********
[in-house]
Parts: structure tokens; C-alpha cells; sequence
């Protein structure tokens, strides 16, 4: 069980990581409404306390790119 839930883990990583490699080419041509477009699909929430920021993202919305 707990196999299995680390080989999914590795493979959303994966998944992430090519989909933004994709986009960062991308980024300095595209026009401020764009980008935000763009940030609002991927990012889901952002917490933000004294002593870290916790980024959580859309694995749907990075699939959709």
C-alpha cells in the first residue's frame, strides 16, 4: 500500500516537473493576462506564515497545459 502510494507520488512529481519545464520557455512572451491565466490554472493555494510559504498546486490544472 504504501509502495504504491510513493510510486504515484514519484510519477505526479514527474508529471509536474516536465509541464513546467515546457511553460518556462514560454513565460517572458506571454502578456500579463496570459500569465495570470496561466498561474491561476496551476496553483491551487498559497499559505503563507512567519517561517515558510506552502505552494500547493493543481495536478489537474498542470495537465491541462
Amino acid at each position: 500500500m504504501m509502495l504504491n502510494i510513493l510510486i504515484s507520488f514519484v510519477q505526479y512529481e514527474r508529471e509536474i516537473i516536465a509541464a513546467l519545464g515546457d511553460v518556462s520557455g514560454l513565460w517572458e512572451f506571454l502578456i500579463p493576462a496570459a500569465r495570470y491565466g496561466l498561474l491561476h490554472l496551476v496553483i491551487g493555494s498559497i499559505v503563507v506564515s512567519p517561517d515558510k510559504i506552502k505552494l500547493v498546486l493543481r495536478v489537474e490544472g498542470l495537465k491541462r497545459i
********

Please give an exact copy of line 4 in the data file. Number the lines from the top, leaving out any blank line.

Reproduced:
C-alpha cells in the first residue's frame, strides 16, 4: 500500500516537473493576462506564515497545459 502510494507520488512529481519545464520557455512572451491565466490554472493555494510559504498546486490544472 504504501509502495504504491510513493510510486504515484514519484510519477505526479514527474508529471509536474516536465509541464513546467515546457511553460518556462514560454513565460517572458506571454502578456500579463496570459500569465495570470496561466498561474491561476496551476496553483491551487498559497499559505503563507512567519517561517515558510506552502505552494500547493493543481495536478489537474498542470495537465491541462